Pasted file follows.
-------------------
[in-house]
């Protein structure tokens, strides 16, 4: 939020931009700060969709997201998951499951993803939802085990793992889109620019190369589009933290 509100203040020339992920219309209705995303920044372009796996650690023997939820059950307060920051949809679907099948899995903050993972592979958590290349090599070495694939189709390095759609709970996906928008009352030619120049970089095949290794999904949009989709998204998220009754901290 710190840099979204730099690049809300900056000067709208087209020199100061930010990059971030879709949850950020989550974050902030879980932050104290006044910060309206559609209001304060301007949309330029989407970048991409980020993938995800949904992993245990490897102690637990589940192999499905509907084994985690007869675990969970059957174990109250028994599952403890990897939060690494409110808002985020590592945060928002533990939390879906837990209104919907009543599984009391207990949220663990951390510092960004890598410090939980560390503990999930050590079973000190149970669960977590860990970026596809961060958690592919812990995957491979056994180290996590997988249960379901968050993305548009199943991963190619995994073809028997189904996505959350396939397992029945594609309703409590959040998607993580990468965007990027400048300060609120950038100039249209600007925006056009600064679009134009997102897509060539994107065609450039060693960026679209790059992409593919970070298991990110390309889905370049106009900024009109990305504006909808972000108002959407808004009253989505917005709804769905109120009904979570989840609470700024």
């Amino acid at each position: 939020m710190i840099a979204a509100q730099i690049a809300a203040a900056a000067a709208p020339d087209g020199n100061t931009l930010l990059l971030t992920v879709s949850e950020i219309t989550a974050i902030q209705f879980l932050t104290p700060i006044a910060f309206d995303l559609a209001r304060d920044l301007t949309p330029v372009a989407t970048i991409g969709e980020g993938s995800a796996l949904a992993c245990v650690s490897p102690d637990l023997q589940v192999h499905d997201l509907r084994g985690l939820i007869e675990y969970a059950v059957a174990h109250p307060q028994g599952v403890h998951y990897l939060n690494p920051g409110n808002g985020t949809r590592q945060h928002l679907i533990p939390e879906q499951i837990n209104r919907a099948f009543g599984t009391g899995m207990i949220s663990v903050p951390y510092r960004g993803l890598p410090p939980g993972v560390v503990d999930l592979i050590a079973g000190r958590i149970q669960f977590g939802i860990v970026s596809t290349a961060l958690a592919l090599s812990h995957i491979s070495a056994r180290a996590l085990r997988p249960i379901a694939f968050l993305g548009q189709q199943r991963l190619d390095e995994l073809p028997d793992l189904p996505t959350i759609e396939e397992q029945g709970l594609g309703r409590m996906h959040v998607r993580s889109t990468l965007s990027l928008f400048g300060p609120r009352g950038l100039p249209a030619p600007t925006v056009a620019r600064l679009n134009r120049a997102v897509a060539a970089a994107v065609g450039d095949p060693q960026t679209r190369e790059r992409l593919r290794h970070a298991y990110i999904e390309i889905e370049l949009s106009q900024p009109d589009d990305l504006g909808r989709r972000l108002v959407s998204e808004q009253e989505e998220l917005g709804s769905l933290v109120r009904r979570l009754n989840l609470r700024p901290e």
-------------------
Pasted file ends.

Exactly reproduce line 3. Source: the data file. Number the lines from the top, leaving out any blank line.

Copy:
């Amino acid at each position: 939020m710190i840099a979204a509100q730099i690049a809300a203040a900056a000067a709208p020339d087209g020199n100061t931009l930010l990059l971030t992920v879709s949850e950020i219309t989550a974050i902030q209705f879980l932050t104290p700060i006044a910060f309206d995303l559609a209001r304060d920044l301007t949309p330029v372009a989407t970048i991409g969709e980020g993938s995800a796996l949904a992993c245990v650690s490897p102690d637990l023997q589940v192999h499905d997201l509907r084994g985690l939820i007869e675990y969970a059950v059957a174990h109250p307060q028994g599952v403890h998951y990897l939060n690494p920051g409110n808002g985020t949809r590592q945060h928002l679907i533990p939390e879906q499951i837990n209104r919907a099948f009543g599984t009391g899995m207990i949220s663990v903050p951390y510092r960004g993803l890598p410090p939980g993972v560390v503990d999930l592979i050590a079973g000190r958590i149970q669960f977590g939802i860990v970026s596809t290349a961060l958690a592919l090599s812990h995957i491979s070495a056994r180290a996590l085990r997988p249960i379901a694939f968050l993305g548009q189709q199943r991963l190619d390095e995994l073809p028997d793992l189904p996505t959350i759609e396939e397992q029945g709970l594609g309703r409590m996906h959040v998607r993580s889109t990468l965007s990027l928008f400048g300060p609120r009352g950038l100039p249209a030619p600007t925006v056009a620019r600064l679009n134009r120049a997102v897509a060539a970089a994107v065609g450039d095949p060693q960026t679209r190369e790059r992409l593919r290794h970070a298991y990110i999904e390309i889905e370049l949009s106009q900024p009109d589009d990305l504006g909808r989709r972000l108002v959407s998204e808004q009253e989505e998220l917005g709804s769905l933290v109120r009904r979570l009754n989840l609470r700024p901290e």